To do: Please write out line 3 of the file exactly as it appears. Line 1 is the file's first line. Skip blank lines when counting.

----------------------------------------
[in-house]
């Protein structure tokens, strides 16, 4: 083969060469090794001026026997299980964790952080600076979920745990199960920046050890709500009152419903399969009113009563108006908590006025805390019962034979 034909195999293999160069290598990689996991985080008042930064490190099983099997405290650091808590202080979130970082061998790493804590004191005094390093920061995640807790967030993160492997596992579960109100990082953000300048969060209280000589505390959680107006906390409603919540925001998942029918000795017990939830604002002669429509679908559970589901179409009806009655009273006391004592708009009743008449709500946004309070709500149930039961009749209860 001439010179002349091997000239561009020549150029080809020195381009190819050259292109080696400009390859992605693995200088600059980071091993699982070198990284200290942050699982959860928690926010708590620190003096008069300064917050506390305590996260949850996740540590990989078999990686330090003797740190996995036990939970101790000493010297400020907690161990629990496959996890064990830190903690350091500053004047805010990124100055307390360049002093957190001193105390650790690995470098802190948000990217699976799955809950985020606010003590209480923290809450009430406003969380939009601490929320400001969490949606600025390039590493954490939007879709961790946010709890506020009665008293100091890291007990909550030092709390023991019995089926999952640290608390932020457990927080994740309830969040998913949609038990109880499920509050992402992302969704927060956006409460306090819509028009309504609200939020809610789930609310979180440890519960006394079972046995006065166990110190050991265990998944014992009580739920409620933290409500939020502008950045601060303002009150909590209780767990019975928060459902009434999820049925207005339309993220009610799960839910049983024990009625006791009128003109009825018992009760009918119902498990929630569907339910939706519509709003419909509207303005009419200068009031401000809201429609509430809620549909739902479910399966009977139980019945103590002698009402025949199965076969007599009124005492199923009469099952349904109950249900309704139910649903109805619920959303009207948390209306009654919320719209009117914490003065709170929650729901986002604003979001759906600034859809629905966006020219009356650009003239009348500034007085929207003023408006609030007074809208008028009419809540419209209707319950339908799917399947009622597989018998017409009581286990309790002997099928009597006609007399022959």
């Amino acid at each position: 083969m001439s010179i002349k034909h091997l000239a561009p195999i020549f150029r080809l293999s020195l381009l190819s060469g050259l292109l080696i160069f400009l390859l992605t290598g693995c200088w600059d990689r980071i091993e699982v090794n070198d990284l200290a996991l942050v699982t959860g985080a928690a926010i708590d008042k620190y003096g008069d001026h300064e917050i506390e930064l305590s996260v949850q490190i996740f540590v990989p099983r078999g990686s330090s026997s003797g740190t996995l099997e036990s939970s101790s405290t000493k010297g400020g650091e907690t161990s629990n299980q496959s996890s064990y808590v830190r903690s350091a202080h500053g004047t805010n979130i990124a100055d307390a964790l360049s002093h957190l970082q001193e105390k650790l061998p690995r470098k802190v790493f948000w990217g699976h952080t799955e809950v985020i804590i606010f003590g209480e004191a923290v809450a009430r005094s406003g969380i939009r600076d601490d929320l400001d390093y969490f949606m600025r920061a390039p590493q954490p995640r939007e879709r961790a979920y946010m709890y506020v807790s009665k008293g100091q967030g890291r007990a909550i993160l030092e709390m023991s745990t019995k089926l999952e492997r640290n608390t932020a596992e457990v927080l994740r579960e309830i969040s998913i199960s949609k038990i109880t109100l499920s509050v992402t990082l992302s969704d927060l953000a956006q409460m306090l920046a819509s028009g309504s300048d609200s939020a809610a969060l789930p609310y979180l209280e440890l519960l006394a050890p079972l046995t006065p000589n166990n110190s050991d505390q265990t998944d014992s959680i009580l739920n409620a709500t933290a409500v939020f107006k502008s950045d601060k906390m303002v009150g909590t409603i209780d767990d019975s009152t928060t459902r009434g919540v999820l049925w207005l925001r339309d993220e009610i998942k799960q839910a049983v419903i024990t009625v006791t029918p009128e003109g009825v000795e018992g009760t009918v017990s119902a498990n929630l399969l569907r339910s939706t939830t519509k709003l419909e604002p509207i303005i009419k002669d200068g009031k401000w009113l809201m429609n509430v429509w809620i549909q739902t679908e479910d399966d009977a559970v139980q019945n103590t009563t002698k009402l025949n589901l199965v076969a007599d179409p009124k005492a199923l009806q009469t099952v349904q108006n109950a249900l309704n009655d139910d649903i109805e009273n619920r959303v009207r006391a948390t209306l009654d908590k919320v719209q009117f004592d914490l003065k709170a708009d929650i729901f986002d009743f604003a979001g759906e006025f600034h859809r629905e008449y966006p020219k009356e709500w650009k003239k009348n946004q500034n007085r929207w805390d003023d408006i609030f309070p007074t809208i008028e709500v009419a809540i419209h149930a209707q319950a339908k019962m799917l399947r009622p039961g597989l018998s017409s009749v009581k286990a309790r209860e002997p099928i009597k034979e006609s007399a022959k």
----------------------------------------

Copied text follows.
């Amino acid at each position: 083969m001439s010179i002349k034909h091997l000239a561009p195999i020549f150029r080809l293999s020195l381009l190819s060469g050259l292109l080696i160069f400009l390859l992605t290598g693995c200088w600059d990689r980071i091993e699982v090794n070198d990284l200290a996991l942050v699982t959860g985080a928690a926010i708590d008042k620190y003096g008069d001026h300064e917050i506390e930064l305590s996260v949850q490190i996740f540590v990989p099983r078999g990686s330090s026997s003797g740190t996995l099997e036990s939970s101790s405290t000493k010297g400020g650091e907690t161990s629990n299980q496959s996890s064990y808590v830190r903690s350091a202080h500053g004047t805010n979130i990124a100055d307390a964790l360049s002093h957190l970082q001193e105390k650790l061998p690995r470098k802190v790493f948000w990217g699976h952080t799955e809950v985020i804590i606010f003590g209480e004191a923290v809450a009430r005094s406003g969380i939009r600076d601490d929320l400001d390093y969490f949606m600025r920061a390039p590493q954490p995640r939007e879709r961790a979920y946010m709890y506020v807790s009665k008293g100091q967030g890291r007990a909550i993160l030092e709390m023991s745990t019995k089926l999952e492997r640290n608390t932020a596992e457990v927080l994740r579960e309830i969040s998913i199960s949609k038990i109880t109100l499920s509050v992402t990082l992302s969704d927060l953000a956006q409460m306090l920046a819509s028009g309504s300048d609200s939020a809610a969060l789930p609310y979180l209280e440890l519960l006394a050890p079972l046995t006065p000589n166990n110190s050991d505390q265990t998944d014992s959680i009580l739920n409620a709500t933290a409500v939020f107006k502008s950045d601060k906390m303002v009150g909590t409603i209780d767990d019975s009152t928060t459902r009434g919540v999820l049925w207005l925001r339309d993220e009610i998942k799960q839910a049983v419903i024990t009625v006791t029918p009128e003109g009825v000795e018992g009760t009918v017990s119902a498990n929630l399969l569907r339910s939706t939830t519509k709003l419909e604002p509207i303005i009419k002669d200068g009031k401000w009113l809201m429609n509430v429509w809620i549909q739902t679908e479910d399966d009977a559970v139980q019945n103590t009563t002698k009402l025949n589901l199965v076969a007599d179409p009124k005492a199923l009806q009469t099952v349904q108006n109950a249900l309704n009655d139910d649903i109805e009273n619920r959303v009207r006391a948390t209306l009654d908590k919320v719209q009117f004592d914490l003065k709170a708009d929650i729901f986002d009743f604003a979001g759906e006025f600034h859809r629905e008449y966006p020219k009356e709500w650009k003239k009348n946004q500034n007085r929207w805390d003023d408006i609030f309070p007074t809208i008028e709500v009419a809540i419209h149930a209707q319950a339908k019962m799917l399947r009622p039961g597989l018998s017409s009749v009581k286990a309790r209860e002997p099928i009597k034979e006609s007399a022959k």